Recorded by Art Blakey and the Jazz Messengers, the soundtracks to these two dramatic French films of the late 1950s capture their cool and mysterious nature very well, and are an enjoyable listen. The first disc is comprised of the soundtrack to Les Liaisons Dangereuses, performed by Art Blakey and the Jazz Messengers, and written by their pianist, Duke Jordan.
It is worth noting that the film also contained tracks performed by Thelonious Monk, but they were all his own existing compositions. Therefore, Duke Jordan’s compositions are the only original pieces recorded for the film, although he only plays on the third track, “Prelude in Blue”.
Les Liaisons Dangereuses was highly controversial when released, and was denied export out of France as it was “unrepresentative of French film art”. When it was made available internationally, in New York only an edited version was permitted. One would expect that the music to such a risqué film would reflect its dark and dangerous subject matter, but instead there is a great variety. Between the captivating theme of “No Problem #1”, and the upbeat and energetic “Valmontana #1” and “Miguel’s Party”, there is plenty to choose from. There are also two bonus recordings, tracks 11 and 12, which are performances of two of the soundtrack’s pieces by a quintet led by Clark Terry, with Bud Powell on piano.
Included on the second disc is Duke Jordan’s recording with his own quintet of a selection of the pieces from the soundtrack to Les Liaisons Dangereuses. Most notably in this line up are Charlie Rouse and Art Taylor, and it is interesting to hear their different approach to the film’s themes.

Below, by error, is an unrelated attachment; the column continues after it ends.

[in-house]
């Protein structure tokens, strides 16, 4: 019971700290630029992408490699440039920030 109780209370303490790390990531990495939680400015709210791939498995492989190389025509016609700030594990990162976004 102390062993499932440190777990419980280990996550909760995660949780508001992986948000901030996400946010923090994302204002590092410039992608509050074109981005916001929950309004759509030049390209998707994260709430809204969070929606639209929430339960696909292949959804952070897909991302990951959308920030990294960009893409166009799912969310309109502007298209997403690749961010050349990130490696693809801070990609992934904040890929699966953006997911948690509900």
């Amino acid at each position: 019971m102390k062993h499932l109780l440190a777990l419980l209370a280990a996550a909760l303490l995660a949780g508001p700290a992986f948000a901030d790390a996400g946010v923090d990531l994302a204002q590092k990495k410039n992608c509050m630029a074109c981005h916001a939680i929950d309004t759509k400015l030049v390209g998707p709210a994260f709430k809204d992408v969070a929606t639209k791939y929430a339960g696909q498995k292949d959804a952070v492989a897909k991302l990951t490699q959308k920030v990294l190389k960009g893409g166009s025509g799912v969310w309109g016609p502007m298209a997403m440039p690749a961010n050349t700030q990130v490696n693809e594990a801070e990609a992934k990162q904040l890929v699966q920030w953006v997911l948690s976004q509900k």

Tracks 8-25 are the entire soundtrack to the 1958 film Des Femmes Disparaissent, also composed and performed by Art Blakey and the Jazz Messengers. Duke Jordan is not present in this line up, with Bobby Timmons at the piano throughout. Blakey takes a much more reserved approach to the music in this film, with the entire soundtrack being much slower and expressive in style, and this is particularly noticeable on “Pierre et Beatrice” and “Ne Chuchote Pas”. Tenor saxophonist Benny Golson, who shares the songwriting credit with Blakey on several tracks, replaces Barney Wilen, and provides some excellent improvisation on “Juste Pour Eux Seuls” and “Blues Pour Marcel”.
In its entirety as an album of two film soundtracks, there are lots of repeated themes, interludes, and alternative versions, that do that get in the way somewhat. However, there are also some great moments, as one would expect with such fantastic musicians, and there is plenty of material to enjoy.
CD1: (1) No Problem #1; No Hay Problema; Prelude in Blue; Valmontana #1; Miguel’s Party; Prelude in Blue (Chez Miguel); No Problem #2; Weehawken Mad Pad; Valmontana #2; No Hay Problema #2; (2) No Problem; Miguel’s Party (68.58)
CD2: (3) No Problem #1; No Problem #2; No Problem #3; Jazz Vendor; Subway Inn; The Feeling of Love #1; The Feeling of Love #2; (4) Generique; Pierre et Beatrice; Nasol; Tom; Poursuite Dans La Ruelle; Ne Chuchote Pas; Mambo Dans La Voiture; Merlin; Juste Pour Eux Seuls; Blues Pour Doudou; Blues Pour Marcel; Blues Pour Vava; Pasquier; Quaglio; La Divorcee de Leo Fall; Suspence, Tom et Nasol; Des Femmes Disparaissent; Final Pour Pierre et Beatrice (70.47)
(1) Blakey (d); Lee Morgan (t); Barney Wilen (ts); Bobby Timmons, Jordan (p); Jymie Merritt (b); Johnny Rodriguez (bgo); Tommy Lopez (cga); William Rodriguez (cga). New York, July 1959.
(2) Barney Wilen (ts); Clark Terry (flh); Bud Powell (p); Eric Peter (b); Daniel Humair (d). Paris, 1959.
(3) Jordan (p); Sonny Cohn (t); Charlie Rouse (ts); Eddie Kahn (b); Art Taylor (d). New York, January 1962.
(4) Blakey (d); Lee Morgan (t); Benny Golson (ts); Bobby Timmons (p); Jymie Merritt (b). Paris, December 1958.
Essential Jazz Classics EJC 55731